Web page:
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September 2014

Cook with the Best in the Northwest

The 1st American Cookie Lady, by Barbara Swell
Reviewed by Mary Rose

Cook with the Best in the Northwest archive


I wish every cookbook had as much personality as The 1st American Cookie Lady, published by Native Ground Books & Music (and be sure to check out the Log Cabin Cooking blog). It is a charming cookbook overflowing with cookie recipes to both bake and read about. Illustrations, stories, and witticisms from the early twentieth century add to the book's appeal.

Although Barbara Swell is listed as the author, in fact she served as a very active hands-on editor and unflagging tester of the 208 recipes. Barbara purchased the original 76-page manuscript in what she calls "fierce competition" during an online auction in 2004, and I can almost hear her whooping with joy as she opened the precious package.


The 1st American Cookie Lady, by Barbara Swell


Anna "Cookie" Covington is the titled Cookie Lady. Her middle name says it all. She no doubt loved cookies and shared them extravagantly with neighbors and friends. All Barbara knows about Anna, however, is that her cookie manuscript was originally purchased in the Pacific Northwest.

The recipes were collected by Anna between 1917 and 1920 from a variety of sources, including farm journals and ladies' magazines, as well as Anna's own creativity, with some recipes originating in an earlier period. Barbara speculates that this is a fairly complete collection of the time, possibly the first American cookie book.

A facsimile of a page of the original manuscript is found at the back of the book, so you can see for yourself how neatly Anna wrote out each treasured recipe.

Barbara does a wonderful job of commenting on recipes, providing a social context with period photos and household tips. The book gives the reader a fascinating peek at what life must have been like in the kitchens of the early 1900s, with sections on stoves, refrigeration, and packaged foods. Some of the recipes show how economical housewives scratched together treats even during food shortages throughout World War I. Mashed Potato Cookies, anyone?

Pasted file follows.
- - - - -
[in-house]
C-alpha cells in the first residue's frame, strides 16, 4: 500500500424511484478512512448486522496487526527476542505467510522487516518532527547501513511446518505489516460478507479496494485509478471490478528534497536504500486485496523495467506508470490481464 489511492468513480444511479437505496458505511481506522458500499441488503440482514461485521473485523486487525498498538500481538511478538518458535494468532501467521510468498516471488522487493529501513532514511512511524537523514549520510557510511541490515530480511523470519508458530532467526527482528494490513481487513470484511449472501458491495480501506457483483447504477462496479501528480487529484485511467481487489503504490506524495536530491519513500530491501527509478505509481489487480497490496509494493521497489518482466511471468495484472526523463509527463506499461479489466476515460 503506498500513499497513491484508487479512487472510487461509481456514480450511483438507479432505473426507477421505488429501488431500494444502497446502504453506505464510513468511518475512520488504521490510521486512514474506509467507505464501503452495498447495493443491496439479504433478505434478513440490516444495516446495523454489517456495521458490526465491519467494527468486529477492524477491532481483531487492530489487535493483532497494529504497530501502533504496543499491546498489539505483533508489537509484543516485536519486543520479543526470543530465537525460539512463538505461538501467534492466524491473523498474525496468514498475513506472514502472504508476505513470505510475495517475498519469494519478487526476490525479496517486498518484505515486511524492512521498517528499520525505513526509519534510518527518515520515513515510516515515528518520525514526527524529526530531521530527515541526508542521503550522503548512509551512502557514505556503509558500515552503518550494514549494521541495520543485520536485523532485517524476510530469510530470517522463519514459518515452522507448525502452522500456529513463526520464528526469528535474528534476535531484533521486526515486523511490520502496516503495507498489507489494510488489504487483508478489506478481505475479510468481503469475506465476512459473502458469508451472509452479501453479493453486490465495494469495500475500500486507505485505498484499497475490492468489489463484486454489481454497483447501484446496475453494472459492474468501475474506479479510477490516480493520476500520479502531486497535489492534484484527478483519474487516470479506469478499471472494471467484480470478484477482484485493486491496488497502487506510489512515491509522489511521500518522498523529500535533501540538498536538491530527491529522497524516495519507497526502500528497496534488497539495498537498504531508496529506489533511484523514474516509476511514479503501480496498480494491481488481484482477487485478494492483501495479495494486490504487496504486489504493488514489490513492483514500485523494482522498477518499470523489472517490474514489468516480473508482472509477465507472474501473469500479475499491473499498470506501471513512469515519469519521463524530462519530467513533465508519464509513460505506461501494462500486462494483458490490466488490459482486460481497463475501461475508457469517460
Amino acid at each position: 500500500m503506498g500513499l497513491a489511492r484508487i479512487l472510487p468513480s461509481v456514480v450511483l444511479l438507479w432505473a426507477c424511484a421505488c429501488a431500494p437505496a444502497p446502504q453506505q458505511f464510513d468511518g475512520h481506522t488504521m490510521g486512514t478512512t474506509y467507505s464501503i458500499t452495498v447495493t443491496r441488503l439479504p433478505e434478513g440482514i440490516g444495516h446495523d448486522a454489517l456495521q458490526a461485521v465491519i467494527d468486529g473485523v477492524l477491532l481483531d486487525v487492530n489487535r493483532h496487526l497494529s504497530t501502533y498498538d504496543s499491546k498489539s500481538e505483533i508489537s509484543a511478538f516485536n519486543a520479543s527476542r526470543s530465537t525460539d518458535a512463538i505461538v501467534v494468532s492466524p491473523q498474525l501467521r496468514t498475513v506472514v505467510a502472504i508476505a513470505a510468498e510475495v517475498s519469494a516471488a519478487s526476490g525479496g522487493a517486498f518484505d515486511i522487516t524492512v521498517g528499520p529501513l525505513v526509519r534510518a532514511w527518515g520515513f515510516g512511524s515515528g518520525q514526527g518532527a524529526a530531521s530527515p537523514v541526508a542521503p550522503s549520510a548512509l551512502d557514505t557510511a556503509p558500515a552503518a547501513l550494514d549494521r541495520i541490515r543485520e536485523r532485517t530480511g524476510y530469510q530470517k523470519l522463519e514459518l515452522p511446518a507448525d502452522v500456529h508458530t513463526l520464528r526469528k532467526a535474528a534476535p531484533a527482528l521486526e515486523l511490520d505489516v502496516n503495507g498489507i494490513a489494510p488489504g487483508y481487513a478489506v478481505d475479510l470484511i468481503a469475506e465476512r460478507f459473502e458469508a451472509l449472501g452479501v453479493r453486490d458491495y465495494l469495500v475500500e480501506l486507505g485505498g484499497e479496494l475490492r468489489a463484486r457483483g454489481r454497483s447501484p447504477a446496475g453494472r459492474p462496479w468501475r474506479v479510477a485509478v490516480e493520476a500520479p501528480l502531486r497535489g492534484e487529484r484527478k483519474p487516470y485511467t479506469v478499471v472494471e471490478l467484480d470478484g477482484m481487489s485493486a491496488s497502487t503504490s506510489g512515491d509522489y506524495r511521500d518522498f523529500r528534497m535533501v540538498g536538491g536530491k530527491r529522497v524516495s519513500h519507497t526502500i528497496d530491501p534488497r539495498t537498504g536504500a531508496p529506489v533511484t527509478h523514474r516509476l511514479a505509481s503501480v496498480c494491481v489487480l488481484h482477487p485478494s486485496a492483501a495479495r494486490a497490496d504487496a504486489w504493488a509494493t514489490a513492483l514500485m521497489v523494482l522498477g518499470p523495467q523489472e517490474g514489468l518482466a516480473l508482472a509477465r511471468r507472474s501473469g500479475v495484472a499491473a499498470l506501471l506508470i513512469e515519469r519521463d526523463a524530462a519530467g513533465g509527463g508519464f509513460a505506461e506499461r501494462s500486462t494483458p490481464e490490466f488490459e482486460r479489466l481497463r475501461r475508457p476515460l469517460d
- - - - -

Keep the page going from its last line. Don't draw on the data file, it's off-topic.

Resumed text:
Jumbles, sugar cookies, fruit cookies, novelty cookies . . . you name it, and Anna probably has it covered.

All recipes are recorded as Anna wrote them, but Barbara also translates many of them for the modern cook, adding notes about taste appeal, ingredients, and variations.

Let's make some cookies!

To be honest, I have mostly leafed through this book, amused by an advertisement depicting self-rising flour dancing in an 1890s kitchen, examining a photo of an early farm kitchen benefiting from "rural electrification of the U.S., 1940," and reading about traveling salesmen who sold Extract of White Rose and Jamaica Ginger to farmwives living far from the nearest town.

But of course, inevitably, I had to pick a recipe to make for this review, and so I chose Maple Molasses Ice Box Cookies. I was curious how maple molasses tastes!

I was able to boil down the maple syrup to a molasses consistency, but alas, the mixture cooled to become a very soft sugar. This was delicious—now I know how to make maple sugar candy—but I puzzled for a moment over how to add it to the dough. Finally, I mushed it into a spreadable, almost creamy sugar and made sure it was blended with the butter and brown sugar in the first step of the process.

I asked author Barbara Swell about this, wondering if my altitude of 4100 feet might affect the result, and she replied with the following: